38 ADDRESSES AND LETTERS OF ABRAHAM LINCOLN
January [1 ?], 1840. â€” Circular from Whig Committee.
To Messrs. .
Gentlemen : In obedience to a resolution of the Whig State Con-
vention, we have appointed you the Central Whig Committee of
your county. The trust confided to you will be one of watchfulness
and labor; but we hope the glory of having contributed to the
overthrow of the corrupt powers that now control our beloved
country will be a sufficient reward for the time and labor you will
devote to it. Our Whig brethren throughout the Union have met
in convention, and after due deliberation and mutual concessions
have elected candidates for the presidency and vice-presidency not
only worthy of our cause, but worthy of the support of every true
patriot who would have our country redeemed, and her institutions
honestly and faithfully administered. To overthrow the trained
bands that are opposed to us, whose salaried officers are ever on the
watch, and whose misguided followers are ever ready to obey their
smallest commands, every Whig must not only know his duty, but
must firmly resolve, whatever of time and labor it may cost, boldly
and faithfully to do it. Our intention is to organize the whole
State, so that every Whig can be brought to the polls in the coming
presidential contest. We cannot do this, however, without your co-
operation ; and as we do our duty, so we shall expect you to do
yours. After due deliberation, the following is the plan of organi-
zation, and the duties required of each county committee :
(1) To divide their county into small districts, and to appoint in
each a subcommittee, whose duty it shall be to make a perfect list
of all the voters in their respective districts, and to ascertain with
certainty for whom they will vote. If they meet with men who are
doubtful as to the man they will support, such voters should be de-
signated in separate lines, with the name of the man they will prob-
(2) It will be the duty of said subcommittee to keep a constant
watch on the doubtful voters, and from time to time have them
talked to by those in whom they have the most confidence, and also
to place in their hands such documents as will enlighten and in-
(3) It will also be their duty to report to you, at least once a
month, the progress they are making, and on election days see that
every Whig is brought to the polls.
(4) The siibcommittees should be appointed immediately; and by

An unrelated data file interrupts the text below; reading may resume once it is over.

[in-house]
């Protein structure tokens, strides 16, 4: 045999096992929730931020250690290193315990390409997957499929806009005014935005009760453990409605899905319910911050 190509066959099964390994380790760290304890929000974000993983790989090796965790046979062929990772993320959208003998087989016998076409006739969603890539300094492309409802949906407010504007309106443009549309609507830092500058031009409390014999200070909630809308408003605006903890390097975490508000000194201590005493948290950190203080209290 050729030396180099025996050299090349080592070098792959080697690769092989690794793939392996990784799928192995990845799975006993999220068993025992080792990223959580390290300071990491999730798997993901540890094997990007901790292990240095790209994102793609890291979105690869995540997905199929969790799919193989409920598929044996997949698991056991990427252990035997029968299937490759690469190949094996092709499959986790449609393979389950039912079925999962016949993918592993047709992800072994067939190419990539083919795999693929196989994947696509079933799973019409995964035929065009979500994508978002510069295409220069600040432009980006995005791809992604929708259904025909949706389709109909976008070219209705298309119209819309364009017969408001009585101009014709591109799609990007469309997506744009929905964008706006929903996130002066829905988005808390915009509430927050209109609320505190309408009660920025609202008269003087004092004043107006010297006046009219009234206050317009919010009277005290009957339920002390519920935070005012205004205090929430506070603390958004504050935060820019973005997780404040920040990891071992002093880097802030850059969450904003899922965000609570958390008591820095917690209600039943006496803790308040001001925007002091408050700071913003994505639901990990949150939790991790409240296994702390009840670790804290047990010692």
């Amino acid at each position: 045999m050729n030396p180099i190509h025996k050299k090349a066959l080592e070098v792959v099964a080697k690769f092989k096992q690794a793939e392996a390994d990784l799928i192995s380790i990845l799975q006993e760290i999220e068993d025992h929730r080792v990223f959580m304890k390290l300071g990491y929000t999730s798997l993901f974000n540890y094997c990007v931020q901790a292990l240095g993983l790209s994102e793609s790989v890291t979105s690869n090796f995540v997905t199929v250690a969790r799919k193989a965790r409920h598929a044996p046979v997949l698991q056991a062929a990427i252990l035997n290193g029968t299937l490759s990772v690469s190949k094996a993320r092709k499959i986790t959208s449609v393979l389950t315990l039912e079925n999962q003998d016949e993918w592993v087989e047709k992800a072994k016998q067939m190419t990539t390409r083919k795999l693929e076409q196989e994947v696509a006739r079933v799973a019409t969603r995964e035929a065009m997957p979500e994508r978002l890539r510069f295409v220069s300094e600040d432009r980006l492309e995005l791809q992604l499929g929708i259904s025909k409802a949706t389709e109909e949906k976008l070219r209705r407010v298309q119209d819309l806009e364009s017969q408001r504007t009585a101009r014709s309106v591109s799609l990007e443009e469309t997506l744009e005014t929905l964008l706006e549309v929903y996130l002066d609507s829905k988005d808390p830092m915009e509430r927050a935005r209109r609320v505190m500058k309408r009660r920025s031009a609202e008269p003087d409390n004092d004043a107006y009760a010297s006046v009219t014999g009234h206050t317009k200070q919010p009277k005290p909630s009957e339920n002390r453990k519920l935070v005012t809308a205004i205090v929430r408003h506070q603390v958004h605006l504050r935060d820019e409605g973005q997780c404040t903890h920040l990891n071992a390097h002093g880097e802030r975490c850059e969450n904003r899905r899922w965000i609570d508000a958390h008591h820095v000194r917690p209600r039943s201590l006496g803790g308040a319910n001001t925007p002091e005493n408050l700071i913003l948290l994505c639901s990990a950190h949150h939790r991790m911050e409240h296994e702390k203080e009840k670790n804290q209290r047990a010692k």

the last of April, at least, they should make their first report.
(5) On the first of each month hereafter we shall expect to
hear from you. After the first report of your subcommittees, un-
less there should be found a great many doubtful voters, you can
tell pretty accurately the manner in which your county will vote.
In each of your letters to us, you will state the number of certain
votes both for and against us, as well as the number of doubtful
votes, with your opinion of the manner in which they will be cast.
ADDRESSES AND LETTERS OF ABRAHAM LINCOLN 39
(6) When we have heard from all the counties, we shall be able
to tell with similar accuracy the political complexion of the State.
This information will be forwarded to you as soon as received.
(7) Inclosed is a prospectus for a newspaper to be continued
until after the presidential election. It will be superintended by
ourselves, and every Whig in the State must take it. It will be
published so low that every one can afford it. You must raise a
fund and forward us for extra copies, â€” every county ought to send
fifty or one hundred dollars, â€” and the copies will be forwarded to
you for distribution among our political opponents. The paper will
be devoted exclusively to the great cause in which we are engaged.
Procure subscriptions, and forward them to us immediately.
(8) Immediately after any election in your county, you must in-
form us of its results ; and as early as possible after any general
election we will give you the like information.
(9) A senator in Congress is to be elected by our next legisla-
ture. Let no local interests divide you ; but select candidates that